The buck stopped and took a few steps toward the corn and I grunted a couple of times. He heard my calls and looked my way, but still wanted to hit the corn. Luckily, the combine was on its way back down the field toward us. Although it was on the other side of the field, the buck wasn't too sure about it. It continued to walk along the edge about 15 yards in. Eventually, it was only 55 yards away, but I still knew the buck wanted to go into the corn. The deer took a few steps in that direction, and I grunted again. It stopped, and I think it actually thought about coming over for a second, but turned to go toward the corn.

I hung my bow up and grabbed my antlers to see if I could rattle it in. Just as I did that the combine started up our side of the field. The buck backed away 10 more yards from the field, and we both watched it go by. That's all of that the buck needed because it turned around and headed directly toward me. I thought the buck was going to walk right under my tree. By now I had my bow up and was ready for a shot. The buck was coming. Then bad news - it stopped and looked directly at me. I stood there motionless trying to avoid eye contact.

I knew the buck was 30 yards away thanks to my yardage marker on the tree beside it. The buck took a 90-degree right turn and started casually walking away. When the buck hit an opening, I grunted in hopes it would stop. One more grunt did it. He stopped and I took the 30-yard shot. The buck made a small jump, trotted for about 15 yards and started walking again. I watched the deer walk below some trees about 70 yards away and then out of sight. Well, after I tried to settle myself down, I sat there and replayed it again and again. Was it a good hit? I honestly didn't know.

After it got dark about a half hour later, I got down, snuck over and put my flashlight on the arrow sticking out of the ground. It looked good. I left it there and snuck out. I drove home as my body cranked with adrenalin. When I got there, my wife asked me to help her with a math problem she was working on from one of her college classes. All I could say was, "I just shot the man!" I was not any help to her at all.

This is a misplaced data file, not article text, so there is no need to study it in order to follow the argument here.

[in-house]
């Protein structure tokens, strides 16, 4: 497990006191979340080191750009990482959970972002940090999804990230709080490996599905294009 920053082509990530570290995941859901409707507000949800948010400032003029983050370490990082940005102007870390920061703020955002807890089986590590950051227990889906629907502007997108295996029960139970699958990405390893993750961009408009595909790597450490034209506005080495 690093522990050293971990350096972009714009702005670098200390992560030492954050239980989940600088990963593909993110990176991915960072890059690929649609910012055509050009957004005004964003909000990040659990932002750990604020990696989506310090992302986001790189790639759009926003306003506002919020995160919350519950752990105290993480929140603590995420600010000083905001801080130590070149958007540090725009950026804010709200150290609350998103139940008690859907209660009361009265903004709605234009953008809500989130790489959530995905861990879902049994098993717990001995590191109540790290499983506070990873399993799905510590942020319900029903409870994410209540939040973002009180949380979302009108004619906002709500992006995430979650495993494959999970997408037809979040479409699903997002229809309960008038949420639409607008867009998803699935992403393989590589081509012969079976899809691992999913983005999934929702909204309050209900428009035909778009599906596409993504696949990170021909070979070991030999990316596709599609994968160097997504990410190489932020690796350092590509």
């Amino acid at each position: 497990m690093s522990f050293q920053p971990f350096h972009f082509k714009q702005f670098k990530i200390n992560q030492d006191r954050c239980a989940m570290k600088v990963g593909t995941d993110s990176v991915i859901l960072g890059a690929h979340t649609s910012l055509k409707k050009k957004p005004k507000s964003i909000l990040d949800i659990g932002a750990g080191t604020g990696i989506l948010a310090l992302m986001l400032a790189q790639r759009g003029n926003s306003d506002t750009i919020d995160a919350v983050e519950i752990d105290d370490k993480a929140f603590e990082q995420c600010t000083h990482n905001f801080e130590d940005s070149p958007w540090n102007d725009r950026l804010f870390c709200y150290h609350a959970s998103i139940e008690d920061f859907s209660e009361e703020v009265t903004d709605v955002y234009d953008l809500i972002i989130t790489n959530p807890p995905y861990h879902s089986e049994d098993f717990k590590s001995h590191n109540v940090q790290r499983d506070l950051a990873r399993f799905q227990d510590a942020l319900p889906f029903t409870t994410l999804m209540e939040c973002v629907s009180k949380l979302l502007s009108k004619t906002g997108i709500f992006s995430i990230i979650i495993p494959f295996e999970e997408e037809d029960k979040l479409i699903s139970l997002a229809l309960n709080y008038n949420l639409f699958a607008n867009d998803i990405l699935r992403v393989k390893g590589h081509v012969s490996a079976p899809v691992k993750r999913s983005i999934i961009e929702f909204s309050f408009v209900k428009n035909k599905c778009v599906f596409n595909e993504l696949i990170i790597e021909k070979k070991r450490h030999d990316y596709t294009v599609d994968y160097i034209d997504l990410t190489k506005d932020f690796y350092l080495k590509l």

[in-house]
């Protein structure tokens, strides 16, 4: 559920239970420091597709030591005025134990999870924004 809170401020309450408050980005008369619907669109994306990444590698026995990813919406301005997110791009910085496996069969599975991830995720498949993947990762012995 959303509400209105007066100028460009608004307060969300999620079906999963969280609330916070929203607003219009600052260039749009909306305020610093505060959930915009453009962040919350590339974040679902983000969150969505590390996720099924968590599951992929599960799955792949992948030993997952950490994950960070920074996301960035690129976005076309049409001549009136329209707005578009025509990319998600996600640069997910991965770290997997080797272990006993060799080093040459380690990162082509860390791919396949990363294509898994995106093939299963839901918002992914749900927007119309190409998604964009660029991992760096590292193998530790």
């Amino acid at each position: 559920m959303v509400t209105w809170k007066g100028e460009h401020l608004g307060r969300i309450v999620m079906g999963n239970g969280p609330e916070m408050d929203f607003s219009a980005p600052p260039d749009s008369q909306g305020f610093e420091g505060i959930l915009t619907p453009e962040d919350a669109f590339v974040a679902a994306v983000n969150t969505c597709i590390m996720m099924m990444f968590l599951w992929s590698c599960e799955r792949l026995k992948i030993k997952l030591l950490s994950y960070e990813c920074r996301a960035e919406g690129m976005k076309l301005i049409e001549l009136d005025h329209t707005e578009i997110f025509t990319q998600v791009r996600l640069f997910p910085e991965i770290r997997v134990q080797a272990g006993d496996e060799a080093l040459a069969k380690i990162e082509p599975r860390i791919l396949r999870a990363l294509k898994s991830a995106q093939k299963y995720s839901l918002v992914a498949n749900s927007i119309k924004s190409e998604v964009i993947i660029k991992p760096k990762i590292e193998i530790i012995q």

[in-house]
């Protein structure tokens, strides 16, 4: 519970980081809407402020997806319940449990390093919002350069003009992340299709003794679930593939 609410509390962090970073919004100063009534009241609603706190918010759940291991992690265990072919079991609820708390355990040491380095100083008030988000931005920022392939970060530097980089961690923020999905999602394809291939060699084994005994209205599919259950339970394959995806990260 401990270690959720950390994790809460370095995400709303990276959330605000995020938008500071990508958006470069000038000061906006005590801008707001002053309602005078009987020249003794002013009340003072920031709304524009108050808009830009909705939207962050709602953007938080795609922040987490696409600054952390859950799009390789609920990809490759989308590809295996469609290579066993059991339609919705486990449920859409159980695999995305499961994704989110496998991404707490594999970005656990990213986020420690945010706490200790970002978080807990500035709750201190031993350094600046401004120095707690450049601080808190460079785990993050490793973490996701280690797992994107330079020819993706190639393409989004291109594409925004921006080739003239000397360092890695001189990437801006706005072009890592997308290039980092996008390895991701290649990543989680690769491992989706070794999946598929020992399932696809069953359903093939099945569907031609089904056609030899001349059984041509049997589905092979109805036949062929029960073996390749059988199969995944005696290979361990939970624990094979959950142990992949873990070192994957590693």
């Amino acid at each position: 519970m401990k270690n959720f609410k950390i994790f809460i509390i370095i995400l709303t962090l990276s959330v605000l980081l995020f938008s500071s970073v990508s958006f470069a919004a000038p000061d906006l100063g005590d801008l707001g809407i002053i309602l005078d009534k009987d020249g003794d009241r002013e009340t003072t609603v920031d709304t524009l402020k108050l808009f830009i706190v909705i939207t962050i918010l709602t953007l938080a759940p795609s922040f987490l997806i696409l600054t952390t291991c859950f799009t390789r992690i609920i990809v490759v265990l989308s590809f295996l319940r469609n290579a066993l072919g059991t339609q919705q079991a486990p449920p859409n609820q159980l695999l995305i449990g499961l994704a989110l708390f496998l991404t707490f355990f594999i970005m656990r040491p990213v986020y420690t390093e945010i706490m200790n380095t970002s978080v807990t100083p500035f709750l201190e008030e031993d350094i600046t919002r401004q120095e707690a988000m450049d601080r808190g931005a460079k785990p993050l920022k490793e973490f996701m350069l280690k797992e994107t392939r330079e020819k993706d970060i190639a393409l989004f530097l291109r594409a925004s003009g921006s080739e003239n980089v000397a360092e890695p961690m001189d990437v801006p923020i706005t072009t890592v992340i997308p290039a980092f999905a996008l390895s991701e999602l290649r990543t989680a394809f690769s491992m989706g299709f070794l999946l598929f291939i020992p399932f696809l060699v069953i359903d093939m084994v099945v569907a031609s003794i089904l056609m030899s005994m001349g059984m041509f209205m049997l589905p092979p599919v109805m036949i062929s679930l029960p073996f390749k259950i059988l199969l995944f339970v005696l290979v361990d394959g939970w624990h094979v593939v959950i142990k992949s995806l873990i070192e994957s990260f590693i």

Kyle was sick so he couldn't go. Zach did not pick up his phone. So, I waited 3 hours (twice the time we normally wait) and started tracking the buck. The trail was very spotty, and I soon got an awful feeling that the hit was not good. After walking about 80 yards, I stopped to regroup and look for the next spot. As I shined the light in front of me, I saw the buck lying there on its side. I couldn't believe my eyes. After a quick prayer of thanks, I got on the phone and called home. Another good buddy of mine, Bruce Hartley, and his son, Travis, came over and drug him to the cornfield.

The landowner was just calling it quits for the night and offered to haul the buck out on a front end loader. We loaded the buck onto it and off to the truck we went. I opened the tailgate on Old Blue, the farmer lifted up the loader, and we slid the buck into the truck bed.

I told the landowner the story and he said the buck must have been afraid of the
"Big Red Monster" - referring to the combine!

Later that night, I hit the hot tub. It was 12:10 a.m. and as I sat there with a cold celebration beverage looking up into the starlit night, I began to wind down, relax and replay the events. I had just harvested my personal best buck. It wasn't as simple as the buck walking up and offering me the perfect shot. I got to watch the buck for a while. At one point, I thought I was not going to get a shot.

Plus, I always seem to have Kyle or Zach helping me track the deer. This night neither one of them were available. It was like it was meant to be just me, alone to find the buck. I do love the company of these guys when we track deer, and we always have a lot of fun. In a weird way being alone on that night made it a personal moment that I'll always remember.    

Everett Krause
Pataskala, Ohio